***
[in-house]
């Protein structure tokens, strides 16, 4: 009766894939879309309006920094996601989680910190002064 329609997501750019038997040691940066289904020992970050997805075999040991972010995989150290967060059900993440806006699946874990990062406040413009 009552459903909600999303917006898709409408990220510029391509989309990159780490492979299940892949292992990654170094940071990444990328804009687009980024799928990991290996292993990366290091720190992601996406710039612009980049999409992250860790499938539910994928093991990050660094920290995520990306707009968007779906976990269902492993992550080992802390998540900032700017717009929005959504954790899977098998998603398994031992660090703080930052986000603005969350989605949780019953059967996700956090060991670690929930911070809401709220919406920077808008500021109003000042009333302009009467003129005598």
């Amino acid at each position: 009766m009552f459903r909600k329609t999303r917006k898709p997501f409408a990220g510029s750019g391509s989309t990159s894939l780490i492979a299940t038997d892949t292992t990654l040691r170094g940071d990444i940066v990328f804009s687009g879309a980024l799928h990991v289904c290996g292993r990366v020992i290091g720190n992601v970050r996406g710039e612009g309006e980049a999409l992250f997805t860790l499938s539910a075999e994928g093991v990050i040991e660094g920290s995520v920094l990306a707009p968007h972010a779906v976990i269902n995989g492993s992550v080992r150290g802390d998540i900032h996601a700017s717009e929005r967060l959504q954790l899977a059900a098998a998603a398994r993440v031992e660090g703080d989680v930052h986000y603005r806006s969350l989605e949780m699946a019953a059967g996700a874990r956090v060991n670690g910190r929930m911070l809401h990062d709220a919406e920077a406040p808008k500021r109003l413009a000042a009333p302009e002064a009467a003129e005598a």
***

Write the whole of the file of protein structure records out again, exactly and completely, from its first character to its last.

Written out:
[in-house]
């Protein structure tokens, strides 16, 4: 009766894939879309309006920094996601989680910190002064 329609997501750019038997040691940066289904020992970050997805075999040991972010995989150290967060059900993440806006699946874990990062406040413009 009552459903909600999303917006898709409408990220510029391509989309990159780490492979299940892949292992990654170094940071990444990328804009687009980024799928990991290996292993990366290091720190992601996406710039612009980049999409992250860790499938539910994928093991990050660094920290995520990306707009968007779906976990269902492993992550080992802390998540900032700017717009929005959504954790899977098998998603398994031992660090703080930052986000603005969350989605949780019953059967996700956090060991670690929930911070809401709220919406920077808008500021109003000042009333302009009467003129005598």
């Amino acid at each position: 009766m009552f459903r909600k329609t999303r917006k898709p997501f409408a990220g510029s750019g391509s989309t990159s894939l780490i492979a299940t038997d892949t292992t990654l040691r170094g940071d990444i940066v990328f804009s687009g879309a980024l799928h990991v289904c290996g292993r990366v020992i290091g720190n992601v970050r996406g710039e612009g309006e980049a999409l992250f997805t860790l499938s539910a075999e994928g093991v990050i040991e660094g920290s995520v920094l990306a707009p968007h972010a779906v976990i269902n995989g492993s992550v080992r150290g802390d998540i900032h996601a700017s717009e929005r967060l959504q954790l899977a059900a098998a998603a398994r993440v031992e660090g703080d989680v930052h986000y603005r806006s969350l989605e949780m699946a019953a059967g996700a874990r956090v060991n670690g910190r929930m911070l809401h990062d709220a919406e920077a406040p808008k500021r109003l413009a000042a009333p302009e002064a009467a003129e005598a």